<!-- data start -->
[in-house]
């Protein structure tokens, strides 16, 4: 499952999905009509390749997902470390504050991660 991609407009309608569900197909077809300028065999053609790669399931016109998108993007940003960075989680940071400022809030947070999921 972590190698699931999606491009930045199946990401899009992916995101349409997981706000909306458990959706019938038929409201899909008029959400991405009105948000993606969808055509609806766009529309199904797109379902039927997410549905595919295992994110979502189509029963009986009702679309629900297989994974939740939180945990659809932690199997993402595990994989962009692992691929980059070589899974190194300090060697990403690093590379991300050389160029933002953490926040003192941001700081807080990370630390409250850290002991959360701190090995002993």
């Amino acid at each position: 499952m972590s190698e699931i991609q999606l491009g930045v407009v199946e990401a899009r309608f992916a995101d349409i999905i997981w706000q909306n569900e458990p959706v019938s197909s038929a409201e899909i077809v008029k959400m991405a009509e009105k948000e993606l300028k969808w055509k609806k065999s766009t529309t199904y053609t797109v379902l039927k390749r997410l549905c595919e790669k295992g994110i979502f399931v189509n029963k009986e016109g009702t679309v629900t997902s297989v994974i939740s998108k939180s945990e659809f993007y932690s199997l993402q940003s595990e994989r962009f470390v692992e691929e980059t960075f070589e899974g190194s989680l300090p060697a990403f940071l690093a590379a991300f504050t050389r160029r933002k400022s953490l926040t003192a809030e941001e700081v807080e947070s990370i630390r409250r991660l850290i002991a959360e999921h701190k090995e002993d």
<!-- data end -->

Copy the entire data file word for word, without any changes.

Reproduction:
[in-house]
């Protein structure tokens, strides 16, 4: 499952999905009509390749997902470390504050991660 991609407009309608569900197909077809300028065999053609790669399931016109998108993007940003960075989680940071400022809030947070999921 972590190698699931999606491009930045199946990401899009992916995101349409997981706000909306458990959706019938038929409201899909008029959400991405009105948000993606969808055509609806766009529309199904797109379902039927997410549905595919295992994110979502189509029963009986009702679309629900297989994974939740939180945990659809932690199997993402595990994989962009692992691929980059070589899974190194300090060697990403690093590379991300050389160029933002953490926040003192941001700081807080990370630390409250850290002991959360701190090995002993």
């Amino acid at each position: 499952m972590s190698e699931i991609q999606l491009g930045v407009v199946e990401a899009r309608f992916a995101d349409i999905i997981w706000q909306n569900e458990p959706v019938s197909s038929a409201e899909i077809v008029k959400m991405a009509e009105k948000e993606l300028k969808w055509k609806k065999s766009t529309t199904y053609t797109v379902l039927k390749r997410l549905c595919e790669k295992g994110i979502f399931v189509n029963k009986e016109g009702t679309v629900t997902s297989v994974i939740s998108k939180s945990e659809f993007y932690s199997l993402q940003s595990e994989r962009f470390v692992e691929e980059t960075f070589e899974g190194s989680l300090p060697a990403f940071l690093a590379a991300f504050t050389r160029r933002k400022s953490l926040t003192a809030e941001e700081v807080e947070s990370i630390r409250r991660l850290i002991a959360e999921h701190k090995e002993d």